Monday, August 3, 2009

How do you pull together a community?

I grew up in Springfield, Virginia.

Springfield is not really a town or a city or anything. It's more of a mailing address than anything else. But when I was a boy, it was definitely a community. There was a real sense of place to it. One reason, I think, was that there was a community newspaper, The Springfield Independent. Three couples started it as a non-profit back in 1958 or something and when it grew beyond their capacity, they sold it to my parents. So I grew up with a front-row seat to the value of a community newspaper as a bonding sorta thing.

Which is a very long way to get into applauding the Capitol Communicator and Paul Duning. The Washington creative community is kind of disjointed. Ad folks over here, design studios over there, web people and PR people somewhere else. Geographically, it's a challenge. It's not like New York where everybody is a walk or subway ride from everybody else.

So developing a sense of community is hard. Which is unfortunate, I think, because I feel like that sense of community can be the vehicle toward this being a better advertising town. The Ad Club has been trying lately, with events like their upcoming Comedy Night, but so much of what the Ad Club does seems designed as much to make money as anything else. Advertising Week is interesting and lots of people go, and by many yardsticks, it's a success.

But I think there is a need for events that are more accessible. I'm in a real minority here, but I think that the more the various players at various agencies and studios in the area can feel like they are part of something, the better off we'll all be. There is no bar where all the creative folks show up on Thursdays to BS and have a few drinks. The Business Journal, Washington Times and Washington Post have all at various times had and then dropped advertising columns.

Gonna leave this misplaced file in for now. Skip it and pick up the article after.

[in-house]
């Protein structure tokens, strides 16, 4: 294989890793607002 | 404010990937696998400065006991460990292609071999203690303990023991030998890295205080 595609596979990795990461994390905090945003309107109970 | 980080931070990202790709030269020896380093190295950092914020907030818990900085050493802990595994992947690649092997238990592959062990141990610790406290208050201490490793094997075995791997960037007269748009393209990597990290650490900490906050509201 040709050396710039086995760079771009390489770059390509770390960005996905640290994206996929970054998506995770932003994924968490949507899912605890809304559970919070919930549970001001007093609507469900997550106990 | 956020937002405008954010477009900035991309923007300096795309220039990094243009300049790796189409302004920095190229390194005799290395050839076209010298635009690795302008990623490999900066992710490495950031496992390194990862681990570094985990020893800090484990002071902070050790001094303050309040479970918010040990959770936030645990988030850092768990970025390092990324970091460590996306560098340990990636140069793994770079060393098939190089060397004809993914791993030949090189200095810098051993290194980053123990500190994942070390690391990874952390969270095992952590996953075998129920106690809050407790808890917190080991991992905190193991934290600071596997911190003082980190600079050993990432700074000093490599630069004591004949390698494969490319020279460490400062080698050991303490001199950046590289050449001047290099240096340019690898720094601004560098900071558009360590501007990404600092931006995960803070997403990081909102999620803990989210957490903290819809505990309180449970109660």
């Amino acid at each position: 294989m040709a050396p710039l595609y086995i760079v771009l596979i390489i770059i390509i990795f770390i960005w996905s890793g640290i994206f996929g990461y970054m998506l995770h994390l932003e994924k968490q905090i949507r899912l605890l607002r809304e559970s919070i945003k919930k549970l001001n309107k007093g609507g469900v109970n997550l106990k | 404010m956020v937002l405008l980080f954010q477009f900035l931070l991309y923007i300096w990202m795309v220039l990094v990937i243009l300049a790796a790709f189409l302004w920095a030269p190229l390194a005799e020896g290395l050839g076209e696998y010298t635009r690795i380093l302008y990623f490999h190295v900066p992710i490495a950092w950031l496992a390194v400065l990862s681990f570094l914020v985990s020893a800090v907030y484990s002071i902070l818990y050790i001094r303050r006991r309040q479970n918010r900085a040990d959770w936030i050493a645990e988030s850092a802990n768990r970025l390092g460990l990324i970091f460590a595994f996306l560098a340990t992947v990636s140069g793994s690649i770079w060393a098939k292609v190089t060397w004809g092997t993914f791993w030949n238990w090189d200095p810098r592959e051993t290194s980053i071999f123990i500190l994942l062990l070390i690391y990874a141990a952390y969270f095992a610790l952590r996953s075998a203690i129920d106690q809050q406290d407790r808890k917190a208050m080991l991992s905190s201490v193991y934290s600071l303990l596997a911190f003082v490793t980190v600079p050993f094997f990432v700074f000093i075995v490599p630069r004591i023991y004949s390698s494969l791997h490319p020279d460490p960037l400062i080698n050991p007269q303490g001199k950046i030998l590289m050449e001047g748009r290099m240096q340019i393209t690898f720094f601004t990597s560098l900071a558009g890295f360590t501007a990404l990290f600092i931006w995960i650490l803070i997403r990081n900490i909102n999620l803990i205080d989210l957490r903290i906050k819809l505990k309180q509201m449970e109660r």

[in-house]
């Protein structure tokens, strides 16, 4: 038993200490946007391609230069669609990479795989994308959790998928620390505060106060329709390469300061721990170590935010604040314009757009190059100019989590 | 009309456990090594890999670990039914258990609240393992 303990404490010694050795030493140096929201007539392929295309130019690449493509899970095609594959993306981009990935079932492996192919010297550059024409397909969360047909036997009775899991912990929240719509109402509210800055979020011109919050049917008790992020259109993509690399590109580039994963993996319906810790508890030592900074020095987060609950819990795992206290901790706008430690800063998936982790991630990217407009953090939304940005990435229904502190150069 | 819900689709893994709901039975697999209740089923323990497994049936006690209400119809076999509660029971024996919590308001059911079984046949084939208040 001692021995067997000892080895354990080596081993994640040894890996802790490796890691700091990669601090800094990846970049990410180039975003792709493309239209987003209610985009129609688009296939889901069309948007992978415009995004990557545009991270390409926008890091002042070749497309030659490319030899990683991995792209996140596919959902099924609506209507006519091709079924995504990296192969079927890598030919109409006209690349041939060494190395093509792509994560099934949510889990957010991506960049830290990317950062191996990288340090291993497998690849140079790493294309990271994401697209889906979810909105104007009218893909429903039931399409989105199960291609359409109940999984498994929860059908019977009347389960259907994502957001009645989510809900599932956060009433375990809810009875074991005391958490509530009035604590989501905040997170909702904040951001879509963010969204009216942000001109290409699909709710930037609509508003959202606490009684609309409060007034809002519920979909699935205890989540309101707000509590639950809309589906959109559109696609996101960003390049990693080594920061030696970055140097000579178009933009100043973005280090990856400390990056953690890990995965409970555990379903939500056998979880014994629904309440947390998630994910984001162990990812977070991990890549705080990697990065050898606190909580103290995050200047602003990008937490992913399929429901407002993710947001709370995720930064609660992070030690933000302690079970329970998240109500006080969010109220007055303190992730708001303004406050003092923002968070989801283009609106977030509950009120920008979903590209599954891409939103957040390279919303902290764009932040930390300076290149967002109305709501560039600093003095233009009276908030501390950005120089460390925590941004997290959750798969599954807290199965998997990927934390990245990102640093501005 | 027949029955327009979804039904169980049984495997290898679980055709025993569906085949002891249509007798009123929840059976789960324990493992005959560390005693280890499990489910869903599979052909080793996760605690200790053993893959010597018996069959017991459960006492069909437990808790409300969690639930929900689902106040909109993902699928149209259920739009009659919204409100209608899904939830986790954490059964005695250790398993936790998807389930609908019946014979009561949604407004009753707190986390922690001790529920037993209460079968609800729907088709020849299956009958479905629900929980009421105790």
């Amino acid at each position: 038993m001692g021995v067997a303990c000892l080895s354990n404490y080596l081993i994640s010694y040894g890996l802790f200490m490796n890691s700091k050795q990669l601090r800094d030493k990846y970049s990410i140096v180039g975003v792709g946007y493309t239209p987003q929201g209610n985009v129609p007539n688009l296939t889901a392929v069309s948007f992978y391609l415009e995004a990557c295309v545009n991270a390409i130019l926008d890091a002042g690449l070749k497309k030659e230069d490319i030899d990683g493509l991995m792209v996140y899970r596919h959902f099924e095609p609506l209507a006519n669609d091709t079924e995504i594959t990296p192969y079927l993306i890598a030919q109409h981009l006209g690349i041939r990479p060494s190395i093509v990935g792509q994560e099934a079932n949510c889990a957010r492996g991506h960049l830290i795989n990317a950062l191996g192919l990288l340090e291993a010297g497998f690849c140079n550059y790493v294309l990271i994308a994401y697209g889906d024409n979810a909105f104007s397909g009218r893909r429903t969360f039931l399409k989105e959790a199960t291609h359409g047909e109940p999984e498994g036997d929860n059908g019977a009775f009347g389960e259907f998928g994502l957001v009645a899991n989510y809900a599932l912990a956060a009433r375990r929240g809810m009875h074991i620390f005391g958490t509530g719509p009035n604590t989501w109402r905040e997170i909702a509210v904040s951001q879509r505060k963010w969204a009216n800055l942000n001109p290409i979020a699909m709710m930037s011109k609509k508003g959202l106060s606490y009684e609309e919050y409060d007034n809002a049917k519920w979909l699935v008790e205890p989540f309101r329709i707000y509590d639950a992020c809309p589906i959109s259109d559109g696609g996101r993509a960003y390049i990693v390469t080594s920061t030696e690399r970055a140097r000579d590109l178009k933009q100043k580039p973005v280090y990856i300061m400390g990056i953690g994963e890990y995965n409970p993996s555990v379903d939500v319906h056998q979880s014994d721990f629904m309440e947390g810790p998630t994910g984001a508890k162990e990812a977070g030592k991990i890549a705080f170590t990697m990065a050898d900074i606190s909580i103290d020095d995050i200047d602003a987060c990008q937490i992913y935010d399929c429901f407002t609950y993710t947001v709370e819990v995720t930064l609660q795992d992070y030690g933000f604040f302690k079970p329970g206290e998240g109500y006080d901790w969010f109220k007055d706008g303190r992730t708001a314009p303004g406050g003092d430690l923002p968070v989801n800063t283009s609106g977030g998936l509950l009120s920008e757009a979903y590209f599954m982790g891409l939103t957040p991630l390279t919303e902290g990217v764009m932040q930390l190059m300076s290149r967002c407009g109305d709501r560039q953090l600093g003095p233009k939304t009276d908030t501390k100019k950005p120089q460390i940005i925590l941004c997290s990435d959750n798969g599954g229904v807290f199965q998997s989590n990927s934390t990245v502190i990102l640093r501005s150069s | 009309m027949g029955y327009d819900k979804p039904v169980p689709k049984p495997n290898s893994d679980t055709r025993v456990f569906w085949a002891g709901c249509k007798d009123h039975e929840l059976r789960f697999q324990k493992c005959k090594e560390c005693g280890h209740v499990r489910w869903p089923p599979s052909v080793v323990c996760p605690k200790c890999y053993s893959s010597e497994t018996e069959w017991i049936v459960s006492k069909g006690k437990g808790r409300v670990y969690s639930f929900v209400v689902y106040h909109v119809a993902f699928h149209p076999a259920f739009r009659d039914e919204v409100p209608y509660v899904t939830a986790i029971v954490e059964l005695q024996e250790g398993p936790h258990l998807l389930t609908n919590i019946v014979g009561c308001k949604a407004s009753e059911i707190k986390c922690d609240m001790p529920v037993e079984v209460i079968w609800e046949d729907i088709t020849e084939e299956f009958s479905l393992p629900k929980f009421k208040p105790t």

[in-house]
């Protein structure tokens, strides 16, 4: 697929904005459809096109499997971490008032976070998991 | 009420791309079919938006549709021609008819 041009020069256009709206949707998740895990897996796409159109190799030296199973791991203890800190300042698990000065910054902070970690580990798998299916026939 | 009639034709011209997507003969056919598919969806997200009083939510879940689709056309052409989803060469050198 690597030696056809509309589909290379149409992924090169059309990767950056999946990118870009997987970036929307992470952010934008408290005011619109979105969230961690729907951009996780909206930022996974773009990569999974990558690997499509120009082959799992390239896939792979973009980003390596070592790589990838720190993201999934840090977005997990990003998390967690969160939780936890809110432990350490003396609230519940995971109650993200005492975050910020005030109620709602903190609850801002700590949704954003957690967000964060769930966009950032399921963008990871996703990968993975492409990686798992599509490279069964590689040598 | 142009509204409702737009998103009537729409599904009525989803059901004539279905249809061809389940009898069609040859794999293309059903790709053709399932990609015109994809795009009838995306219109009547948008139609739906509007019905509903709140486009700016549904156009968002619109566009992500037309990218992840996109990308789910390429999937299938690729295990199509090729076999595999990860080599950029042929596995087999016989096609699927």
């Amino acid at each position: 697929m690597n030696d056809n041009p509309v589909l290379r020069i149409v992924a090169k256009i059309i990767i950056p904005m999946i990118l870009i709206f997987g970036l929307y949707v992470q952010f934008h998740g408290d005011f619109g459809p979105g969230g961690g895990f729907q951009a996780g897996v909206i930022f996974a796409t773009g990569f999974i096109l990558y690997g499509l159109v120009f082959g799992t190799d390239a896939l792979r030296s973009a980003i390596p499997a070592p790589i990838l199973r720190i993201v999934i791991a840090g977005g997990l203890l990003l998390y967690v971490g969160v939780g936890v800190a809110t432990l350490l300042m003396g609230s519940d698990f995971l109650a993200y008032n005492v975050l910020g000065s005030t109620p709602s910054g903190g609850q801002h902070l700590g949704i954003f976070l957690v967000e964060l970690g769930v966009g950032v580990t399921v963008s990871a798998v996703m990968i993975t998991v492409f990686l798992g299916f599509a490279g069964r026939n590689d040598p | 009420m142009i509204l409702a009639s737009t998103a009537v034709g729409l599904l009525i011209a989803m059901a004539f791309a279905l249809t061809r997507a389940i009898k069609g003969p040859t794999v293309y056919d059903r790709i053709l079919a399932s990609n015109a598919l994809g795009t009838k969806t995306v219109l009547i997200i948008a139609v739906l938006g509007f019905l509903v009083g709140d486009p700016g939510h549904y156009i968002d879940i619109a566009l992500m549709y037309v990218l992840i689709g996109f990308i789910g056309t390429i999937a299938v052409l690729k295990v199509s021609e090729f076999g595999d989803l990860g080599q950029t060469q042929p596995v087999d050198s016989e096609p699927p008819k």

Which brings me to the Capitol Communicator. Paul has actually managed to put together a great web site that is a place where anybody can go and find out what is new and going on in your own or similar business areas. It's the closest thing Washington has to something like the Denver Egoist, which regular readers know I think is a fabulous thing for the Denver community.

Last week The Capitol Communicator put on an event called "Connecting Communicators" for no reason except to, well, connect communicators.

Generally, I'm not a cocktail-party kinda guy. I'm not good at striking up conversations with people I don't know, and I refuse to wear a name badge. Karen is good at that stuff, so I usually follow her around and just listen in while sipping a drink and sampling snacks as they pass by.

But I actually went to Connecting Communicators (to the absolute shock of my friend Rebecca Chanin) and I had a good time. It was -- or did not appear to be -- a business-networking event or anything at all but a party to see some friends and make some new ones. Or in my case, realize how many people in the communicatons community in DC you do not know.

So anyway, thanks to Paul Duning and the Capitol Communicator.

A community needs something to pull it together.

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